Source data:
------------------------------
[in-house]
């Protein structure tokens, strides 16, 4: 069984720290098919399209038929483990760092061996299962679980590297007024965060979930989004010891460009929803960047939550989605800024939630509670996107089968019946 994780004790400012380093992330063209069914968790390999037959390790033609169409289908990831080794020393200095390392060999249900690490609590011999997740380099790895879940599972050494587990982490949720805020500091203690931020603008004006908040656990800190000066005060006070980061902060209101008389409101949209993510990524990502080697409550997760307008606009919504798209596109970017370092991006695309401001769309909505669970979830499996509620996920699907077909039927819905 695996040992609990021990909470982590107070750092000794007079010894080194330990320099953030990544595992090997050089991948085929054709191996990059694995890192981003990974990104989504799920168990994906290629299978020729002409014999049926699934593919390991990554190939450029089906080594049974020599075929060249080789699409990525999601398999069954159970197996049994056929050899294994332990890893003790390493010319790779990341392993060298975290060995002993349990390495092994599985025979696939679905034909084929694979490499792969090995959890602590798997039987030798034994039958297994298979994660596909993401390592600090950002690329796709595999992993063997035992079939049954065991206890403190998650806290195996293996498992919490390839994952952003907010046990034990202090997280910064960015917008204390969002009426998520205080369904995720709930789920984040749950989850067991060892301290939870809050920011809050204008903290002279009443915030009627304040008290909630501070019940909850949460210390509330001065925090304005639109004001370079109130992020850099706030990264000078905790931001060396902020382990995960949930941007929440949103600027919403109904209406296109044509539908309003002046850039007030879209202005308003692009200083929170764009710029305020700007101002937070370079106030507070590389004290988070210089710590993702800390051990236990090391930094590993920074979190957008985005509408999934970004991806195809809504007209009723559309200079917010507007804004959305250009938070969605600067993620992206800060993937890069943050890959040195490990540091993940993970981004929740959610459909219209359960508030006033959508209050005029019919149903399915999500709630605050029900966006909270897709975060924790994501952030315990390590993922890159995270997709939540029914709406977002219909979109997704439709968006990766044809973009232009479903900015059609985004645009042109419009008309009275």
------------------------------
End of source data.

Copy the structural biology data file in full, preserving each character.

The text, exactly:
[in-house]
């Protein structure tokens, strides 16, 4: 069984720290098919399209038929483990760092061996299962679980590297007024965060979930989004010891460009929803960047939550989605800024939630509670996107089968019946 994780004790400012380093992330063209069914968790390999037959390790033609169409289908990831080794020393200095390392060999249900690490609590011999997740380099790895879940599972050494587990982490949720805020500091203690931020603008004006908040656990800190000066005060006070980061902060209101008389409101949209993510990524990502080697409550997760307008606009919504798209596109970017370092991006695309401001769309909505669970979830499996509620996920699907077909039927819905 695996040992609990021990909470982590107070750092000794007079010894080194330990320099953030990544595992090997050089991948085929054709191996990059694995890192981003990974990104989504799920168990994906290629299978020729002409014999049926699934593919390991990554190939450029089906080594049974020599075929060249080789699409990525999601398999069954159970197996049994056929050899294994332990890893003790390493010319790779990341392993060298975290060995002993349990390495092994599985025979696939679905034909084929694979490499792969090995959890602590798997039987030798034994039958297994298979994660596909993401390592600090950002690329796709595999992993063997035992079939049954065991206890403190998650806290195996293996498992919490390839994952952003907010046990034990202090997280910064960015917008204390969002009426998520205080369904995720709930789920984040749950989850067991060892301290939870809050920011809050204008903290002279009443915030009627304040008290909630501070019940909850949460210390509330001065925090304005639109004001370079109130992020850099706030990264000078905790931001060396902020382990995960949930941007929440949103600027919403109904209406296109044509539908309003002046850039007030879209202005308003692009200083929170764009710029305020700007101002937070370079106030507070590389004290988070210089710590993702800390051990236990090391930094590993920074979190957008985005509408999934970004991806195809809504007209009723559309200079917010507007804004959305250009938070969605600067993620992206800060993937890069943050890959040195490990540091993940993970981004929740959610459909219209359960508030006033959508209050005029019919149903399915999500709630605050029900966006909270897709975060924790994501952030315990390590993922890159995270997709939540029914709406977002219909979109997704439709968006990766044809973009232009479903900015059609985004645009042109419009008309009275």